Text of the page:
1995 – First MP3-playing-software released.
1999 – Napster goes live
2001 – iPod released
2003 – iTunes Store goes live.
You can see how the music industry might have been blindsided by this. OK — MP3 comes out, but they’ve been through this before: Vinyl, Cassettes, CDs … this is just the newest change. They’ll sell everybody a new copy of their favourite albums. Napster surprises them, and it takes four years before anybody comes up with a workable business model for selling music in MP3 format.
But why were TV show and movie producers caught by surprise? Seriously — in 1999, downloading a thirty minute video (ie, a short TV show) would have been a pain in the ass — never mind your hour long shows or movies. It simply was not realistic. These people had time to consider how they were going to deal with the apparent dawn of a new content distribution system. They had to chose a policy, and they chose to attack their customers.
The wrong solutions
To be fair, they tried a number of other solutions — mostly digital rights management — but ten years after Napster opened the peer-to-peer sharing door, why are companies still hell-bent on closing it? Why can they not accept that it cannot be closed? Why do they not search for a solution?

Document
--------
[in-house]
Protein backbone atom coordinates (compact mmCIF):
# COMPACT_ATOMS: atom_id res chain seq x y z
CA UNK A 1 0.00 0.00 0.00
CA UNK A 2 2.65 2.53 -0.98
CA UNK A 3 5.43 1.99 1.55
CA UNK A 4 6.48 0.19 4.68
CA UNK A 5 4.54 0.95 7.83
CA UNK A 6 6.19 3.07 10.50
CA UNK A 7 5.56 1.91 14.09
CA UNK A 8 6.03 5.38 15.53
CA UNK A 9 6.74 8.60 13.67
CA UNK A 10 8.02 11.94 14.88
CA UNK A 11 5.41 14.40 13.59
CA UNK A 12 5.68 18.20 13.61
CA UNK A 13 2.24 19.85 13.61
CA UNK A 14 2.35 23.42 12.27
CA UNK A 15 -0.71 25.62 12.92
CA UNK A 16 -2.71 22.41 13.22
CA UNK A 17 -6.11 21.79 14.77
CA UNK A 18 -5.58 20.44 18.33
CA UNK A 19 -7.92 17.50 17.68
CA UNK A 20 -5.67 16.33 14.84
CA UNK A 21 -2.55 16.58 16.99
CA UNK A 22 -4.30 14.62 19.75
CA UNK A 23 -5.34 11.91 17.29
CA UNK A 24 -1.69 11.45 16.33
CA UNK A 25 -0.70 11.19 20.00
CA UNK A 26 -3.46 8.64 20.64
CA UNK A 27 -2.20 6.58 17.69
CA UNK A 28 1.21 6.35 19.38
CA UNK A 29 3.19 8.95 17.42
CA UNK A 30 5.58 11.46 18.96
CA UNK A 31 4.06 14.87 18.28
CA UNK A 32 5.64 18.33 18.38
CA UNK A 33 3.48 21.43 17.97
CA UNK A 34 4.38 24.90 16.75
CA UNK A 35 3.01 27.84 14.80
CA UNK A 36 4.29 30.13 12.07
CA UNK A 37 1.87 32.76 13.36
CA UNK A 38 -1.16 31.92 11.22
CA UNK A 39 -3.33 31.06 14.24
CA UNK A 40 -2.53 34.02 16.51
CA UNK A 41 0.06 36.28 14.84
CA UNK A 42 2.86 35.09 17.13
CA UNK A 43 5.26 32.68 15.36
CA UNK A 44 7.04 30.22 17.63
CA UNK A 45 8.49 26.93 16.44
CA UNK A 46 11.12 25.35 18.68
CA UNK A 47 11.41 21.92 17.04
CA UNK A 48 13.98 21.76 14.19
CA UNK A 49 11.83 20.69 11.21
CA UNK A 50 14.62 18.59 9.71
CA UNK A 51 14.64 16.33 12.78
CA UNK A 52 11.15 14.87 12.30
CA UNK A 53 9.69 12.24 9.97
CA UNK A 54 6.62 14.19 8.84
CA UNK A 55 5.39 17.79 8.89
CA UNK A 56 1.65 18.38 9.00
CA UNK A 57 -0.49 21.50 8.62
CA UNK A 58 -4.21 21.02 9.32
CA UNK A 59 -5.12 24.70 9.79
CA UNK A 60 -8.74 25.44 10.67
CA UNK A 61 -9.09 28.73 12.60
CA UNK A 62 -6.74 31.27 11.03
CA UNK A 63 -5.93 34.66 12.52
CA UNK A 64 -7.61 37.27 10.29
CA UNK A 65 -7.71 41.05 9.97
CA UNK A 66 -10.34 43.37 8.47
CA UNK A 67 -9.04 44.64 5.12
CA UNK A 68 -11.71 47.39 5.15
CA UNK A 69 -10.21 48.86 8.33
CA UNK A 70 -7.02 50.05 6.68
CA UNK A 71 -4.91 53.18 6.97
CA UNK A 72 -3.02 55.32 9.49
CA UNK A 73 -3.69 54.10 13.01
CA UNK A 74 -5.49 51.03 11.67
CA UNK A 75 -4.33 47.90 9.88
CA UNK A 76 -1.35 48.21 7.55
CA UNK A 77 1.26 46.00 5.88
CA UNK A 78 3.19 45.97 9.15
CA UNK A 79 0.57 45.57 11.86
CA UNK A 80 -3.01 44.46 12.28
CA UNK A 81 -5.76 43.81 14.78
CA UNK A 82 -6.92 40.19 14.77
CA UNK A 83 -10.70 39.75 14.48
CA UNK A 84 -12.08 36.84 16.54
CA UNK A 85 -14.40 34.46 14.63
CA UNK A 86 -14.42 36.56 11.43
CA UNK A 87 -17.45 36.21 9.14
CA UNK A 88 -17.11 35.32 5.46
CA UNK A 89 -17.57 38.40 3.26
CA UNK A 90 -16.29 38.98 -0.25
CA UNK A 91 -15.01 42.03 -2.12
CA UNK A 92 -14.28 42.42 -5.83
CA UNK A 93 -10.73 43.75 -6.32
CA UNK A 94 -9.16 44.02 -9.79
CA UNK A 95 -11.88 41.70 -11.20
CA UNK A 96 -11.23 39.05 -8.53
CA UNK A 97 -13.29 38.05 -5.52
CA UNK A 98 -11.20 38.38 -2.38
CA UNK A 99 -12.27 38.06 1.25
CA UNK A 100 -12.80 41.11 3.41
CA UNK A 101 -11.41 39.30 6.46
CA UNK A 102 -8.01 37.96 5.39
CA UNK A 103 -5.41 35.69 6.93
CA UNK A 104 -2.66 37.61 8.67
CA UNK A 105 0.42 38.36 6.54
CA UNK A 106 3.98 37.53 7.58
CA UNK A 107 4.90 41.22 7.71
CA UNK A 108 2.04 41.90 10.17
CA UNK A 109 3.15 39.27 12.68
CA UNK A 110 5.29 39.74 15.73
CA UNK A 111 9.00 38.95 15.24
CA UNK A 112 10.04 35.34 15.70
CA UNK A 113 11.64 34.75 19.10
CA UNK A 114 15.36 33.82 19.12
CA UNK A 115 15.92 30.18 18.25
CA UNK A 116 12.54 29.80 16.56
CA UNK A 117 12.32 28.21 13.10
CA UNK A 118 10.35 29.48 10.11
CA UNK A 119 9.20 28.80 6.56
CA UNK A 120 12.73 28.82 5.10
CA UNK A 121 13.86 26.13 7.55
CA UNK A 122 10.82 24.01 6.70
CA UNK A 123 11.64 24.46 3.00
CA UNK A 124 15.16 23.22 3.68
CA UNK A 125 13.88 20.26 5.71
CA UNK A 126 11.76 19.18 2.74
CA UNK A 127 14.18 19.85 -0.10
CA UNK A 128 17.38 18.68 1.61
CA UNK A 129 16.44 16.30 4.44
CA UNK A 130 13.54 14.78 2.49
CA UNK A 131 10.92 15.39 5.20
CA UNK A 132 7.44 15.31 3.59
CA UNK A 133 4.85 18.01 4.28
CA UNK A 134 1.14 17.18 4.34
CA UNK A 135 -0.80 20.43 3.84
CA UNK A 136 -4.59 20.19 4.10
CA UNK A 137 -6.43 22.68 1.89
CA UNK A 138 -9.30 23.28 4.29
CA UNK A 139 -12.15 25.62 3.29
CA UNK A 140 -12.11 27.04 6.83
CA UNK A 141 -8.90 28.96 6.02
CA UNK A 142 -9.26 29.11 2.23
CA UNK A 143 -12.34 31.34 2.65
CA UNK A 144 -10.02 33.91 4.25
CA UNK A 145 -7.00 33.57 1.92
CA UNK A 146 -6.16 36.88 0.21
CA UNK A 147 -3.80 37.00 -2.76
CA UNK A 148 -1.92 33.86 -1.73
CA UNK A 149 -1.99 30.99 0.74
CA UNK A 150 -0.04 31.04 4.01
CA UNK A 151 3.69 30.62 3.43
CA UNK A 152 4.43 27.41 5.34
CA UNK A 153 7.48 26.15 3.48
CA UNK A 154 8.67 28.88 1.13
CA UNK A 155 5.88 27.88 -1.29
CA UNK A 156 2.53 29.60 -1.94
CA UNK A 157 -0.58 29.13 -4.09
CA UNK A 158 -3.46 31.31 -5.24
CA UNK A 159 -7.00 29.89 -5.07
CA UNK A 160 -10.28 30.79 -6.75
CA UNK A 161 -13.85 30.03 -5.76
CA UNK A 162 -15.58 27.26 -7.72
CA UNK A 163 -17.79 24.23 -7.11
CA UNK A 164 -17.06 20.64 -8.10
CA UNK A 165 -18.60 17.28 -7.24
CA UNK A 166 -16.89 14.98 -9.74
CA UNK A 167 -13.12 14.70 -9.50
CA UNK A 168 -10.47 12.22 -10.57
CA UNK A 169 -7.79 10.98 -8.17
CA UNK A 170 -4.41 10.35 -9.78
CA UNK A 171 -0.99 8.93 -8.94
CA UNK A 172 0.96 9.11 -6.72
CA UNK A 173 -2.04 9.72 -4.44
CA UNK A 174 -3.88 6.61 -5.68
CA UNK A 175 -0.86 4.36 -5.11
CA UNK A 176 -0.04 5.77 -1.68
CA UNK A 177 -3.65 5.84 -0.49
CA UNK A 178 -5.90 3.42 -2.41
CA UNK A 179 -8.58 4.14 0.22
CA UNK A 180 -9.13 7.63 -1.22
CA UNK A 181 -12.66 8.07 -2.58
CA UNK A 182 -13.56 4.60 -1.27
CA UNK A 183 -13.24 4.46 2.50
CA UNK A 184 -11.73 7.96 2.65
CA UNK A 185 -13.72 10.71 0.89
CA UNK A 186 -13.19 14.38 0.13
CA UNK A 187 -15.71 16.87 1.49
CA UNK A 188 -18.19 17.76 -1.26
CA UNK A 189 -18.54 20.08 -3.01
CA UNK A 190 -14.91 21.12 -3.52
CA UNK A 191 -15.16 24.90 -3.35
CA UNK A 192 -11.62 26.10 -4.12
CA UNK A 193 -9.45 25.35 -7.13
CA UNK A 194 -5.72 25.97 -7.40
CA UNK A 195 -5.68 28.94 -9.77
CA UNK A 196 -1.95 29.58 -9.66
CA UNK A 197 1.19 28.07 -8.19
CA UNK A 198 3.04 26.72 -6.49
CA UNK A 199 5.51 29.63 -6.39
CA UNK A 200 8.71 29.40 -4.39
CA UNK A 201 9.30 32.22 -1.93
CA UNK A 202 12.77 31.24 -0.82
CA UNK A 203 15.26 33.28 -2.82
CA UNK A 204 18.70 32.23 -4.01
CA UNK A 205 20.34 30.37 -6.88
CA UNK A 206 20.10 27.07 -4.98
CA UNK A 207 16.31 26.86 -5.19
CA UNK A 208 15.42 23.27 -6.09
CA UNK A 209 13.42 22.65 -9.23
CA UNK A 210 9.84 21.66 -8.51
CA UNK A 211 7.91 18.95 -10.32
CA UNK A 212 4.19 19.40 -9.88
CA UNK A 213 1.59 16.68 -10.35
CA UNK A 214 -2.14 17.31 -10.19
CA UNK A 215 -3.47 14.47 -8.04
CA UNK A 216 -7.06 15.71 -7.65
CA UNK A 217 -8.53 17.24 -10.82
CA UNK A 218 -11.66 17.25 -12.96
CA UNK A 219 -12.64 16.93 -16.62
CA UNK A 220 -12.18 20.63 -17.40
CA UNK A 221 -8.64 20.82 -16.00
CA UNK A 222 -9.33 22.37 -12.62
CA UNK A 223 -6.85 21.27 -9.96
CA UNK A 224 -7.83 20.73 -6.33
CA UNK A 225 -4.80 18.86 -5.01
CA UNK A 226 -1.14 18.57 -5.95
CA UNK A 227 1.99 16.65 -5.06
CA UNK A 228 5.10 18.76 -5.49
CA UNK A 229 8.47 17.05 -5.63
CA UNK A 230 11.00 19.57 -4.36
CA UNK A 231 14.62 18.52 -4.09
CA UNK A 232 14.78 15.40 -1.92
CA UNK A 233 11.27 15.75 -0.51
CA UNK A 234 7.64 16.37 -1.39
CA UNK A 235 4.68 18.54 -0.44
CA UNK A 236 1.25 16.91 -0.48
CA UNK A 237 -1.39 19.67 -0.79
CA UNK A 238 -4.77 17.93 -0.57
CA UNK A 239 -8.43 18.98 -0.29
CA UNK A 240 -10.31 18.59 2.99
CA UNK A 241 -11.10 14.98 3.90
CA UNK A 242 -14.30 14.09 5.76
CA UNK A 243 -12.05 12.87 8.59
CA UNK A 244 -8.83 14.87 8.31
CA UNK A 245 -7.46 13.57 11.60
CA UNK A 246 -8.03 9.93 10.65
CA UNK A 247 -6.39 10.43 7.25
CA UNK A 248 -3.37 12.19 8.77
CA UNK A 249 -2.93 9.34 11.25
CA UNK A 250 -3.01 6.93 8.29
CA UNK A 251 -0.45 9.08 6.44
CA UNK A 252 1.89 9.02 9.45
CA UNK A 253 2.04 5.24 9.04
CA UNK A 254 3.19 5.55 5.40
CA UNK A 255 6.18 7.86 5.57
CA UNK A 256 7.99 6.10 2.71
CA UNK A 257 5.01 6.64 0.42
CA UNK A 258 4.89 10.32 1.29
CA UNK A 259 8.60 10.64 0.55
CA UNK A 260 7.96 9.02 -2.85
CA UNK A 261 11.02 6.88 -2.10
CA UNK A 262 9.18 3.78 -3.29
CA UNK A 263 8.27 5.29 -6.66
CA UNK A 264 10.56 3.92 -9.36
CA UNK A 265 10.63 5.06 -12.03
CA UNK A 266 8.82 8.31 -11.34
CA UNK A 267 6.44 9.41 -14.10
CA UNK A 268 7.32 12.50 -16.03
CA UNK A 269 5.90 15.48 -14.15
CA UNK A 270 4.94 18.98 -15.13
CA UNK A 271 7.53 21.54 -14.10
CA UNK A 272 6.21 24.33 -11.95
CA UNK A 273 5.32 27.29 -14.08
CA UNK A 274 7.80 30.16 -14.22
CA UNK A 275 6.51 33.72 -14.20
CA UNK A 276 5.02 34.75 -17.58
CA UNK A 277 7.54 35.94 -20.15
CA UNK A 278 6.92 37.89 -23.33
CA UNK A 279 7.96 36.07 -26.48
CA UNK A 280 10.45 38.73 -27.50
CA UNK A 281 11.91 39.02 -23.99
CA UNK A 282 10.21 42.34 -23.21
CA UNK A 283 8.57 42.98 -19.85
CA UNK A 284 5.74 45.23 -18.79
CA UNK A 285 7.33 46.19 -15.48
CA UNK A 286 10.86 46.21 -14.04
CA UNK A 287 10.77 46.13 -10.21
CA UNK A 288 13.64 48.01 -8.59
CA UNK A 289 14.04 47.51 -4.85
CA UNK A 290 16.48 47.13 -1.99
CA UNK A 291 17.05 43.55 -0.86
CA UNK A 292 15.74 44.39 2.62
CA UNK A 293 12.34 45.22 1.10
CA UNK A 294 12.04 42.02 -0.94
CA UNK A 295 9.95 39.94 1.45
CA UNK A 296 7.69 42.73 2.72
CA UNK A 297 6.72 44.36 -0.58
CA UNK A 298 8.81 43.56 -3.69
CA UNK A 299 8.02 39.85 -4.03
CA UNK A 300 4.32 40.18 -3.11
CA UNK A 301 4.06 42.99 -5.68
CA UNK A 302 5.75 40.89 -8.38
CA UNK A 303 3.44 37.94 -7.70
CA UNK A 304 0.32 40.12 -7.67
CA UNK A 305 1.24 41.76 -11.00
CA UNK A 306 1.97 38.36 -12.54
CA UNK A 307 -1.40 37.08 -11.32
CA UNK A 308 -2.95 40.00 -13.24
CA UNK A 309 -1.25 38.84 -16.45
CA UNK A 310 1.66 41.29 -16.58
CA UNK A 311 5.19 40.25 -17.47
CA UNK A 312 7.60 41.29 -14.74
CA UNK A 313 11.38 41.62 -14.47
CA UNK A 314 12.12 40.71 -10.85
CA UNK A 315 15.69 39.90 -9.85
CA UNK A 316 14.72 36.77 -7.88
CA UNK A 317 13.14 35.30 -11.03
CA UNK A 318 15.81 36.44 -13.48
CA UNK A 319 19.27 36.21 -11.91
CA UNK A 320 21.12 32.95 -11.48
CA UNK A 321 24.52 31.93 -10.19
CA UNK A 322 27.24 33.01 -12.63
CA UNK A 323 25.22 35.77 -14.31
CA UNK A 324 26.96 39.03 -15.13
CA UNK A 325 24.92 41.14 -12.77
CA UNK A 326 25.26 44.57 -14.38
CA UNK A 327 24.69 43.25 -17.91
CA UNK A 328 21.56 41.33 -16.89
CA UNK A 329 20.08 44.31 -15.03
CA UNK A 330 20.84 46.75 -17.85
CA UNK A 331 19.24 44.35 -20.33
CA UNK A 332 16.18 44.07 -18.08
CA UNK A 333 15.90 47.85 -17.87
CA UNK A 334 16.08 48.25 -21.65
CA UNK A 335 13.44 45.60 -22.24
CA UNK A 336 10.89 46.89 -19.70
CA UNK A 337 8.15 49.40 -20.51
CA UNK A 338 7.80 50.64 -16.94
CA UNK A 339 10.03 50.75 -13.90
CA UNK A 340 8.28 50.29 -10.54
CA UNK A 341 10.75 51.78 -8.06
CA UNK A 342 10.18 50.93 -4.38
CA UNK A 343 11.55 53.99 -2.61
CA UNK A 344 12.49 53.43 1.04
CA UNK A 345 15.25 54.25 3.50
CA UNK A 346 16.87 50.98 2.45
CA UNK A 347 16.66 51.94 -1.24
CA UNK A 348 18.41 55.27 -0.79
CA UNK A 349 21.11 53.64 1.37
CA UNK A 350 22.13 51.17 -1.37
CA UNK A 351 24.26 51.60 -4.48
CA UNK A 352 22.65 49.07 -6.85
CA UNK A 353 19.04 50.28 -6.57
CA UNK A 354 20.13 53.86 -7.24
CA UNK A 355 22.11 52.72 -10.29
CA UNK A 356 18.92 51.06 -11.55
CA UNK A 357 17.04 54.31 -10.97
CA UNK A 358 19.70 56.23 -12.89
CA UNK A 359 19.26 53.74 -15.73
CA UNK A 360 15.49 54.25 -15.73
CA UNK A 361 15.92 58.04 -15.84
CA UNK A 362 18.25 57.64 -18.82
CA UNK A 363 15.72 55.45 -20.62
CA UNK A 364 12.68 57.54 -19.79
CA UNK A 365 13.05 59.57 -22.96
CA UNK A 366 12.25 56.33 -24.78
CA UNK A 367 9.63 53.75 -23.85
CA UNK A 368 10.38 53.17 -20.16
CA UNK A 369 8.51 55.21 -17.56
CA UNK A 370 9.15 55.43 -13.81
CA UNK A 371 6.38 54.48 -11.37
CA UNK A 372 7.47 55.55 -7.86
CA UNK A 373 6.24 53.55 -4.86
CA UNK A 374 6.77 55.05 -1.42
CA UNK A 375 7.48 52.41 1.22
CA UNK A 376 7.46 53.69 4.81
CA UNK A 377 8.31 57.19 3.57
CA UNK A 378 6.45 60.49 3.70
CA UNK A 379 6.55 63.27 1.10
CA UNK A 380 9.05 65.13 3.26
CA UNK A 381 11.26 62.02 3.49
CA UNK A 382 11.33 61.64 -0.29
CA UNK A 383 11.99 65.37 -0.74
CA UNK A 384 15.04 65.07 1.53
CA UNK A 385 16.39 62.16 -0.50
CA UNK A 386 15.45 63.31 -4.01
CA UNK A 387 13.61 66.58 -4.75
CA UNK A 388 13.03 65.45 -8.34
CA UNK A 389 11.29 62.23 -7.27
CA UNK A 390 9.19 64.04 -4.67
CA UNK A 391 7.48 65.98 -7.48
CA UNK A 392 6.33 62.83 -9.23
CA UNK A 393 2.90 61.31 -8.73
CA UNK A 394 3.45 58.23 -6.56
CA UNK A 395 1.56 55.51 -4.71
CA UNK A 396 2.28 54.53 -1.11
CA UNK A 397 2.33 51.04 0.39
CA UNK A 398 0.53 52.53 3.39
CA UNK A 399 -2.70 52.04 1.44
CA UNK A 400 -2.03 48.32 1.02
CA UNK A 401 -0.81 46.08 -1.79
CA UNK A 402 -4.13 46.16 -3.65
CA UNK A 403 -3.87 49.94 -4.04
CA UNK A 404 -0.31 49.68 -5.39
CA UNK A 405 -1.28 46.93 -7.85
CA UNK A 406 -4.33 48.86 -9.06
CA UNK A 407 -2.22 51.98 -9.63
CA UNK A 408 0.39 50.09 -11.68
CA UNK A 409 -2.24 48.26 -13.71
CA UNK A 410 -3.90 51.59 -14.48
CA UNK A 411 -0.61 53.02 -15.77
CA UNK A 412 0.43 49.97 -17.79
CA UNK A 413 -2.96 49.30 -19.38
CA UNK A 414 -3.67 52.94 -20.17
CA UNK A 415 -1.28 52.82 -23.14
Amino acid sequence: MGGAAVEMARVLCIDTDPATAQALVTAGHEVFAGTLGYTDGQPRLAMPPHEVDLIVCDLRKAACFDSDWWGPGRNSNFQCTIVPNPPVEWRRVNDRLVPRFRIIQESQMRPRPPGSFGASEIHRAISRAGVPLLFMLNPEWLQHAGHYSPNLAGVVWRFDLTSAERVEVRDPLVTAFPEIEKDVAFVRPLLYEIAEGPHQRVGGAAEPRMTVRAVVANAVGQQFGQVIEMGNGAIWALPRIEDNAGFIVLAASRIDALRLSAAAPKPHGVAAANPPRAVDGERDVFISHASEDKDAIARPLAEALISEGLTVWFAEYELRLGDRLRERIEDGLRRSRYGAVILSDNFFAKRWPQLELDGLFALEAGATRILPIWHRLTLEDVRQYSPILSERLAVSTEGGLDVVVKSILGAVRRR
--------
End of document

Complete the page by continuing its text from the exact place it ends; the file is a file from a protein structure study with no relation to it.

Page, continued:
Even when they try solutions — such as Hulu or BBC’s iPlayer they continue to get it wrong. I challenge you to try to watch a video on each of those services. You’ll be able to do at most one, without using some sort of proxy to pretend that you’re either in the UK or North America when you’re not. Somehow, even when these massive multinational companies realise that they have a new distribution system at hand, they manage to ignore that it’s a global distribution system.
So what is good policy for these companies?
First: Recognise that worldwide rights are the only ones that count. If you do not sell rights on a worldwide basis or if you do not acquire worldwide rights to something, you are giving your content away. People who really want your content will be unable to pay for it, but able to get it for free. Limited distribution simply feeds into the pirate community. Do not attempt it.